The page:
If the Third Reich had won World War II, pop entertainment would look a lot like Paul Verhoevens gleefully sardonic send-up of Gulf War-era jingoism a poker-faced paean to the citizen soldier as propaganda-snowed meathead. Representing the forces of good, in a futuristic war for the fate of man, are human Velveeta sculpture Casper Van Dien, his bud Neil Patrick Harris (in a Casablanca Nazi get-up) and dozens of the most clean-scrubbed, square-jawed, expendable recruits youve ever seen. The baddies brain-hungry insects so loathsome you may miss the minor detail that theyre not the aggressors set about beheading, spearing, quartering, disemboweling and skull-sucking anyone within reach of their mandibles. (This was easily the goriest big-budget major-studio picture to date in 1996.) In much the spirit of their sci-fi satire Robocop, Verhoeven and screenwriter Ed Neumeier (adapting a Robert A. Heinlein book) adopt the flag-waving tone of a 1940s rally-the-troops tubthumper, only to subvert the jollity with buckets of blood, pervasive kink and lip-smacking sadism. The movie wasnt a hit when released, but Verhoevens berserk irony, coupled with all that ultraviolence, has made it a late-night favorite and subsequent years of saber-rattling have only made it look better.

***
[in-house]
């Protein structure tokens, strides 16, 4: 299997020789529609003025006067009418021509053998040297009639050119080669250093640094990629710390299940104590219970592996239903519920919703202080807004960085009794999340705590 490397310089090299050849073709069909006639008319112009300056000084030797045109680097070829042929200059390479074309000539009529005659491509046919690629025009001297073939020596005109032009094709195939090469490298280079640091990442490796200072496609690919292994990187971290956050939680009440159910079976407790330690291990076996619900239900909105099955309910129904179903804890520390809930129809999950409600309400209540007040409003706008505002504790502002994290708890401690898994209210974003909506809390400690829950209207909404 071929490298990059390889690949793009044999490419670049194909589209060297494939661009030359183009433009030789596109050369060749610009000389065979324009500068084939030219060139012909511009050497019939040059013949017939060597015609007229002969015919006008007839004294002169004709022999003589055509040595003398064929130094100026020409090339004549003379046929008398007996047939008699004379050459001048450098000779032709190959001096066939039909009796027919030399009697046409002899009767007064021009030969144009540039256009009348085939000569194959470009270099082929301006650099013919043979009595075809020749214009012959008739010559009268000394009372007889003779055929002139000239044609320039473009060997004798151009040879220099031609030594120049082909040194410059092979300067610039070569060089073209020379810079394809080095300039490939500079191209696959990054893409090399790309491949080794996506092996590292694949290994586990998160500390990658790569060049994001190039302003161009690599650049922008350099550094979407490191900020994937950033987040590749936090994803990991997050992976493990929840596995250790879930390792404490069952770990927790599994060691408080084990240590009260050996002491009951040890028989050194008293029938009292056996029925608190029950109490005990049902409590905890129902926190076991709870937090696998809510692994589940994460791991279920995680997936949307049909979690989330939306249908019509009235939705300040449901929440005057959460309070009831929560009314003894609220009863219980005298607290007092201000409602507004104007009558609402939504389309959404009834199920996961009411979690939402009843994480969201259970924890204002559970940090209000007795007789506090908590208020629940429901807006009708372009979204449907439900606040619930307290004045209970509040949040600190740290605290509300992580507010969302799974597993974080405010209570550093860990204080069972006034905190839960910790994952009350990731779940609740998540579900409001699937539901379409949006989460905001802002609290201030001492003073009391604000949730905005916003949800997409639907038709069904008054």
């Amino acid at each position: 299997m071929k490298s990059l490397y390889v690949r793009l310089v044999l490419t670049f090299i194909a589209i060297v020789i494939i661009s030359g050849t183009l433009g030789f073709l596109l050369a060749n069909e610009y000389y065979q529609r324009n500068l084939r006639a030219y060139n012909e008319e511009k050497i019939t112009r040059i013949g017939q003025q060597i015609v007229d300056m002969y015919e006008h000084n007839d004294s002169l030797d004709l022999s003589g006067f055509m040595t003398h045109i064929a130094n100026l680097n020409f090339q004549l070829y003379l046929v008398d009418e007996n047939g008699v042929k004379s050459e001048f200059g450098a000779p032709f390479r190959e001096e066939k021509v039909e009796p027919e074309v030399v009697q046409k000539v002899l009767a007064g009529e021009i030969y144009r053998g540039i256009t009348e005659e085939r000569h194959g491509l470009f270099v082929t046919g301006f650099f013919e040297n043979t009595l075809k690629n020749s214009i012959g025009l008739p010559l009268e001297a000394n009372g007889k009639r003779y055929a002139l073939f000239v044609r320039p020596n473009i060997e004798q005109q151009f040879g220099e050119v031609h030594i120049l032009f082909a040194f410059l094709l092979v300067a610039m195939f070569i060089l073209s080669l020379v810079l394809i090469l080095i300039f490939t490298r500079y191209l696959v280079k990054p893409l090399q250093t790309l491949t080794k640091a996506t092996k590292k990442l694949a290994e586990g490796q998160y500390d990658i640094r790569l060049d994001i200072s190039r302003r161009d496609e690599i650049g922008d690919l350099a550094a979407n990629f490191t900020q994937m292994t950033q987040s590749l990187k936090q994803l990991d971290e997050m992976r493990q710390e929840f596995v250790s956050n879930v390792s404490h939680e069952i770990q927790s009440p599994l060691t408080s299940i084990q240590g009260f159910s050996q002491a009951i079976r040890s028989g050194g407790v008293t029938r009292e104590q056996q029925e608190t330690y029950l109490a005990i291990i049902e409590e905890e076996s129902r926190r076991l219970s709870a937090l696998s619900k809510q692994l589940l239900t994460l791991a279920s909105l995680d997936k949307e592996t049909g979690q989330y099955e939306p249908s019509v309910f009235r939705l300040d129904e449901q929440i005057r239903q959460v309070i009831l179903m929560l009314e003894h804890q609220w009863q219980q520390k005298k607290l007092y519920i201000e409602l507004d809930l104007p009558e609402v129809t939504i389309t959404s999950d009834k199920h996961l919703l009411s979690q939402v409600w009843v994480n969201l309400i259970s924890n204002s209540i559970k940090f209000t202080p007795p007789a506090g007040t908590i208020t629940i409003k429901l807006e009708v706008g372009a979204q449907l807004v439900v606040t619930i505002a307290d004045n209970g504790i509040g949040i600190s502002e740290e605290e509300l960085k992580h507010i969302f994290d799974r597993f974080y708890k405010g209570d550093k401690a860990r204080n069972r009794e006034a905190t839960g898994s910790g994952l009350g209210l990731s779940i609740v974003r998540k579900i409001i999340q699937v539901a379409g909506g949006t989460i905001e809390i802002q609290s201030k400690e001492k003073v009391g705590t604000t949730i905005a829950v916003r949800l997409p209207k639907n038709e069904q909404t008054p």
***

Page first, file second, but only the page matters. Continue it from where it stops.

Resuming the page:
Sat., March 20, midnight; Sun., March 21, midnight, 2010